ringing violently.

"It was then close on eleven o'clock. As fast as I could mount
the stairs I hastened back to the bedroom.

"Before I opened the door I heard Mrs. Macallan groaning. She was
in dreadful pain; feeling a burning heat in the stomach and in
the throat, together with the same sickness which had troubled
her in the early morning. Though no doctor, I could see in her
face that this second attack was of a far more serious nature
than the first. After ringing the bell for a messenger to send to
Mr. Macallan, I ran to the door to see if any of the servants
happened to be within call.

"The only person I saw in the corridor was Mrs. Beauly. She was
on her way from her own room, she said, to inquire after Mrs.
Macallan's health. I said to her, 'Mrs. Macallan is seriously ill
again, ma'am. Would you please tell Mr. Macallan, and send for
the doctor?' She ran downstairs at once to do as I told her.

"I had not been long back at the bedside when Mr. Macallan and
Mrs. Beauly both came in together. Mrs. Macallan cast a strange
look on them (a look I cannot at all describe), and bade them
leave her. Mrs. Beauly, looking very much frightened, withdrew
immediately. Mr. Macallan advanced a step or two nearer to the
bed. His wife looked at him again in the same strange way, and
cried out--half as if she was threatening him, half as if she was
entreating him--'Leave me with the nurse. Go!' He only waited to
say to me in a whisper, 'The doctor is sent for,' and then he
left the room.

"Before Mr. Gale arrived Mrs. Macallan was violently sick. What
came from her was muddy and frothy, and faintly streaked with
blood. When Mr. Gale saw it he looked very serious. I heard him
say to himself, 'What does this mean?' He did his best to relieve
Mrs. Macallan, but with no good result that I could see. After a
time she seemed to suffer less. Then more sickness came on. Then
there was another intermission. Whether she was suffering or not,
I observed that her hands and feet (whenever I touched them)
remained equally cold. Also, the doctor's report of her pulse was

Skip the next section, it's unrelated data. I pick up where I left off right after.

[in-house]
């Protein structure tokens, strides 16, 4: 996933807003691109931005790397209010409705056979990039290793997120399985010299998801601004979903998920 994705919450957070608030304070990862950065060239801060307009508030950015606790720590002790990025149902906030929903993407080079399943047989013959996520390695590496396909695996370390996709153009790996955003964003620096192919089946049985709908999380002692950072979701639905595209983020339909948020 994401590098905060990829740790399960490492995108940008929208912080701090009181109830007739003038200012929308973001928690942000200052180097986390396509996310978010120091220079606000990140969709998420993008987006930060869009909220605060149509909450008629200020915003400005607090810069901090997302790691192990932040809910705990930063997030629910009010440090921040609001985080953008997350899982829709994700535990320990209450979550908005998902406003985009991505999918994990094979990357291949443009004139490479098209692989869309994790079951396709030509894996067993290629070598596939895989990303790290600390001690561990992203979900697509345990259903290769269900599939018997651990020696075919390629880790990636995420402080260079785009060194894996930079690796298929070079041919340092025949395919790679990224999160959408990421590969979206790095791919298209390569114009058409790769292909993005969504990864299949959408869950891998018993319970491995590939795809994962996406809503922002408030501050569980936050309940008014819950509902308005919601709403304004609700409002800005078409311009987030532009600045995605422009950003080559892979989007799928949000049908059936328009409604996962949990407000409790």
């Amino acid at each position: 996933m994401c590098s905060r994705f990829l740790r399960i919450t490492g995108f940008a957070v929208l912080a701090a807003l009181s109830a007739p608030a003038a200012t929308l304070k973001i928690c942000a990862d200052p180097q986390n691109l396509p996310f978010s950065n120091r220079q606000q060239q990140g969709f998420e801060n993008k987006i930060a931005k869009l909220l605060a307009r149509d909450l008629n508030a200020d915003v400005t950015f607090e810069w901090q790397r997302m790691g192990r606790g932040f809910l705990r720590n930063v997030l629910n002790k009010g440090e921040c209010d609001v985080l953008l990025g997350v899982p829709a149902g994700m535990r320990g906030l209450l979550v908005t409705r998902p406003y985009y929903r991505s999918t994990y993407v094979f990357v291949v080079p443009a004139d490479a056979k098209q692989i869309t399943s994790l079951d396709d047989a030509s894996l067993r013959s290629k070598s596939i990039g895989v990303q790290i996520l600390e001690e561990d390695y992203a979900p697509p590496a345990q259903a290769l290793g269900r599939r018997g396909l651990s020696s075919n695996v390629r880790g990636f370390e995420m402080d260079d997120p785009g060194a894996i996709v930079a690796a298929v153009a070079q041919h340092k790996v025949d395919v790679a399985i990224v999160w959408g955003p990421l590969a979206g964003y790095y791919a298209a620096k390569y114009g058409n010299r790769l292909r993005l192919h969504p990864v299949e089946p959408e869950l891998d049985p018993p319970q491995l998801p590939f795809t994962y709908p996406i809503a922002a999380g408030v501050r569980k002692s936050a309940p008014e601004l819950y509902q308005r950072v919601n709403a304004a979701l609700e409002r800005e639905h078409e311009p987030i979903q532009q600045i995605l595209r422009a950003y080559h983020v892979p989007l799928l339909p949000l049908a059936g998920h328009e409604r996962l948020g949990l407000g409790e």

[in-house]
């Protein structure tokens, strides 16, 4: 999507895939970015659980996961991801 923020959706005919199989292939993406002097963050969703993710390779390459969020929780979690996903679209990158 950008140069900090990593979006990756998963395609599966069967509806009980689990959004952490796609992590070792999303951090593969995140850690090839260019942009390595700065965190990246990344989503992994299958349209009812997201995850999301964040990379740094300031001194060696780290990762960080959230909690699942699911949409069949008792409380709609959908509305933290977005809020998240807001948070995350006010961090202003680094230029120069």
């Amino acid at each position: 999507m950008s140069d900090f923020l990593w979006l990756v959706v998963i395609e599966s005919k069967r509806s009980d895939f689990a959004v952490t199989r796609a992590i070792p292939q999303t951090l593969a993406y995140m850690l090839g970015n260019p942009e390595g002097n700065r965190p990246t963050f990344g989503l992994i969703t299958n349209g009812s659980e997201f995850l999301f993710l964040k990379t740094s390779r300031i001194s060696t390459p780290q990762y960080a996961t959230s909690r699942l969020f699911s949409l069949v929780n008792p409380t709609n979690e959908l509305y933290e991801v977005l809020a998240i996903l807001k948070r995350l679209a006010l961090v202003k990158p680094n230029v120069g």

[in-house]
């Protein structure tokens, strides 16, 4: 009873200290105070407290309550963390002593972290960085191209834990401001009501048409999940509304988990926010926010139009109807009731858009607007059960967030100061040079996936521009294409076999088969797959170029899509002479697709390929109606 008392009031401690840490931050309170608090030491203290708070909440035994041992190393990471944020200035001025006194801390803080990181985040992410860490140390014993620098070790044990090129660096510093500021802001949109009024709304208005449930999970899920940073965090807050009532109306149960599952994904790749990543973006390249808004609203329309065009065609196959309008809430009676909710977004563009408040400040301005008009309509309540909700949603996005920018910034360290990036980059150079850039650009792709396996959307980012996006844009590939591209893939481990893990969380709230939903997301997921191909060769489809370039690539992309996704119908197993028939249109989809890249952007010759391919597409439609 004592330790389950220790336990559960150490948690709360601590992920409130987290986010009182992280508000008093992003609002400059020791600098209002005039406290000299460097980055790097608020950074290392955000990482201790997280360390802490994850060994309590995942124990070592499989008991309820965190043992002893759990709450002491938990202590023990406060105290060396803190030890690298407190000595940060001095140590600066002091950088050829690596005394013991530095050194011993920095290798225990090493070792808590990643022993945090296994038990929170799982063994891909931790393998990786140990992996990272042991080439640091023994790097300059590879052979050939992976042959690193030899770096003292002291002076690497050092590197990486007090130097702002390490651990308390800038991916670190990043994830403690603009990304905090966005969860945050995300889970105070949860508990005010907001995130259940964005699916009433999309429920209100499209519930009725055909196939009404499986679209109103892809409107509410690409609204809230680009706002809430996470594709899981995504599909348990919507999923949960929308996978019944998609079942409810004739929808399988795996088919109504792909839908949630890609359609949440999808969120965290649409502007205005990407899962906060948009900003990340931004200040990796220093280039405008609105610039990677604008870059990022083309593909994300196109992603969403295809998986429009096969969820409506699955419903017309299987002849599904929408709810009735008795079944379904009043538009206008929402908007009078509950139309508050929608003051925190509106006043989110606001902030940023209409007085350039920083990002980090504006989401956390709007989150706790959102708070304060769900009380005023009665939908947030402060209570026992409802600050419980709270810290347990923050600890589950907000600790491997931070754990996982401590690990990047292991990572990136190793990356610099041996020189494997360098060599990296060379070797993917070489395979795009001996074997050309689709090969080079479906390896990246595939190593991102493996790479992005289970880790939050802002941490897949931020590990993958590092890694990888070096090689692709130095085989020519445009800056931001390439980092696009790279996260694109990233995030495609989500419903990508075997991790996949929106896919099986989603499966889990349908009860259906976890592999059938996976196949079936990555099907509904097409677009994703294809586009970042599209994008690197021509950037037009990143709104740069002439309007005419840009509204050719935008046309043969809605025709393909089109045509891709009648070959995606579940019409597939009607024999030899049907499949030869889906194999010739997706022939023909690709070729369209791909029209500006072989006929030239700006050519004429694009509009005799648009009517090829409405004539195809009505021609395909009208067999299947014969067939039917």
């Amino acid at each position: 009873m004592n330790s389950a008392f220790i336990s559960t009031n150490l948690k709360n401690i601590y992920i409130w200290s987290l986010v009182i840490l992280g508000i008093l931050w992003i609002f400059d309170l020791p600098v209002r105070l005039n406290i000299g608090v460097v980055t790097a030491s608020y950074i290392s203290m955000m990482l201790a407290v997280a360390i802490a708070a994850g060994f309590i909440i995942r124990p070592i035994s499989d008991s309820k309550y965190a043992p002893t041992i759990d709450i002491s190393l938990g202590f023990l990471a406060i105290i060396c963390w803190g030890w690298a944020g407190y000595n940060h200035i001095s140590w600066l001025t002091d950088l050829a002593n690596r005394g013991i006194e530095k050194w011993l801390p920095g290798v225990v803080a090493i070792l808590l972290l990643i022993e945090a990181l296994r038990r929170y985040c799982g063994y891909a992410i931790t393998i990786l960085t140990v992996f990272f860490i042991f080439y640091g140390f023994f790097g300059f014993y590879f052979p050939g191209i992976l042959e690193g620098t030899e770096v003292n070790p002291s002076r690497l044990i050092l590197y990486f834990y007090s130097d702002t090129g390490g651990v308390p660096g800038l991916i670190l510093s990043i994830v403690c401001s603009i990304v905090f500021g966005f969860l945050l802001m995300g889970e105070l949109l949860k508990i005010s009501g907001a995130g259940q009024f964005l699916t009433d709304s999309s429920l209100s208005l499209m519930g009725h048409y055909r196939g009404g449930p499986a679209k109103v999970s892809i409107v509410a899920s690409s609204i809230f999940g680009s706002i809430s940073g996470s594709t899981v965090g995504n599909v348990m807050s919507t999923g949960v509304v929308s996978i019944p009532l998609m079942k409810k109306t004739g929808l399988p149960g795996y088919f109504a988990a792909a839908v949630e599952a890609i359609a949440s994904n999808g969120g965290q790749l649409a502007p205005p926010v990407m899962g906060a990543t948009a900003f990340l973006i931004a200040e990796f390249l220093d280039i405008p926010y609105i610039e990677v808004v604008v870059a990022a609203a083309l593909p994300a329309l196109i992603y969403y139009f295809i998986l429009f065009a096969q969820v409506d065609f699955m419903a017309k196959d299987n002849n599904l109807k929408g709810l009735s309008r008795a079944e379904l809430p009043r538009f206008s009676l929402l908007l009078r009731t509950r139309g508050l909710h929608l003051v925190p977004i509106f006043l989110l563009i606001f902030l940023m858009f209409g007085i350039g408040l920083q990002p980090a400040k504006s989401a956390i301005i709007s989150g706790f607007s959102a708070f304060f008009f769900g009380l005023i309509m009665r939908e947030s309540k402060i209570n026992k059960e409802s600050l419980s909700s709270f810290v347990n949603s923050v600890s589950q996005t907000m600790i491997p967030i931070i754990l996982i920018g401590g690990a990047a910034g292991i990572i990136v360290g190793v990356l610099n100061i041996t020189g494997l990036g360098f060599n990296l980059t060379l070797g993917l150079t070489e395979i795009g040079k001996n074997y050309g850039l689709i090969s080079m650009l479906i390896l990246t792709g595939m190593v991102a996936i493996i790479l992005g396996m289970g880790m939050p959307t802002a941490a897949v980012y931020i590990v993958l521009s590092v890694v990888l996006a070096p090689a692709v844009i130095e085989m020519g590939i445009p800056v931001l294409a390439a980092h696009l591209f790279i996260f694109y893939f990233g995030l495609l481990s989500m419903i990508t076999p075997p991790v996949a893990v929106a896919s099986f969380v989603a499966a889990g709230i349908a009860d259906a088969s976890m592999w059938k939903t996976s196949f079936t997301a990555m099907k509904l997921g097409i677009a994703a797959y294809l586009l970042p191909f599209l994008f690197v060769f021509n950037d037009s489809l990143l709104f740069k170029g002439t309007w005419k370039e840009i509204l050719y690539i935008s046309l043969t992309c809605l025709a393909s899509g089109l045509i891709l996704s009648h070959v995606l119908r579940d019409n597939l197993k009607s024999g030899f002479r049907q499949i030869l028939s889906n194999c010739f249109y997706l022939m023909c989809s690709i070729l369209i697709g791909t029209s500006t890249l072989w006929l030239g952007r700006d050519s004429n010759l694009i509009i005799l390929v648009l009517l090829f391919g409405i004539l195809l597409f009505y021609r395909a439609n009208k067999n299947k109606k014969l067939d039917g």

always the same--'very small and feeble.' I said to Mr. Gale,
'What is to be done, sir?' And Mr. Gale said to me, 'I won't take
the responsibility on myself any longer; I must have a physician
from Edinburgh.'

"The fastest horse in the stables at Gleninch was put into a
dog-cart, and the coachman drove away full speed to Edinburgh to
fetch the famous Doctor Jerome.

"While we were waiting for the physician, Mr. Macallan came into
his wife's room with Mr. Gale. Exhausted as she was, she
instantly lifted her hand and signed to him to leave her. He
tried by soothing words to persuade her to let him stay. No! She
still insisted on sending him out of her room. He seemed to feel
it--at such a time, and in the presence of the doctor. Before she
was aware of him, he suddenly stepped up to the bedside and
kissed her on the forehead. She shrank from him with a scream.
Mr. Gale interfered, and led him out of the room.

"In the afternoon Doctor Jerome arrived.

"The great physician came just in time to see her seized with
another attack of sickness. He watched her attentively, without
speaking a word. In the interval when the sickness stopped, he
still studied her, as it were, in perfect silence. I thought he
would never have done examining her. When he was at last
satisfied, he told me to leave him alone with Mr. Gale. 'We will
ring,' he said, 'when we want you here again.'

"It was a long time before they rang for me. The coachman was
sent for before I was summoned back to the bedroom. He was
dispatched to Edinburgh for the second time, with a written
message from Dr. Jerome to his head servant, saying that there
was no chance of his returning to the city and to his patients
for some hours to come. Some of us thought this looked badly for
Mrs. Macallan. Others said it might mean that the doctor had
hopes of saving her, but expected to be a long time in doing it.

"At last I was sent for. On my presenting myself in the bedroom,
Doctor Jerome went out to speak to Mr. Macallan, leaving Mr. Gale
along with me. From that time as long as the poor lady lived I
was never left alone with her. One of the two doctors was always
in her room. Refreshments were prepared for them; but still they
took it in turns to eat their meal, one relieving the other at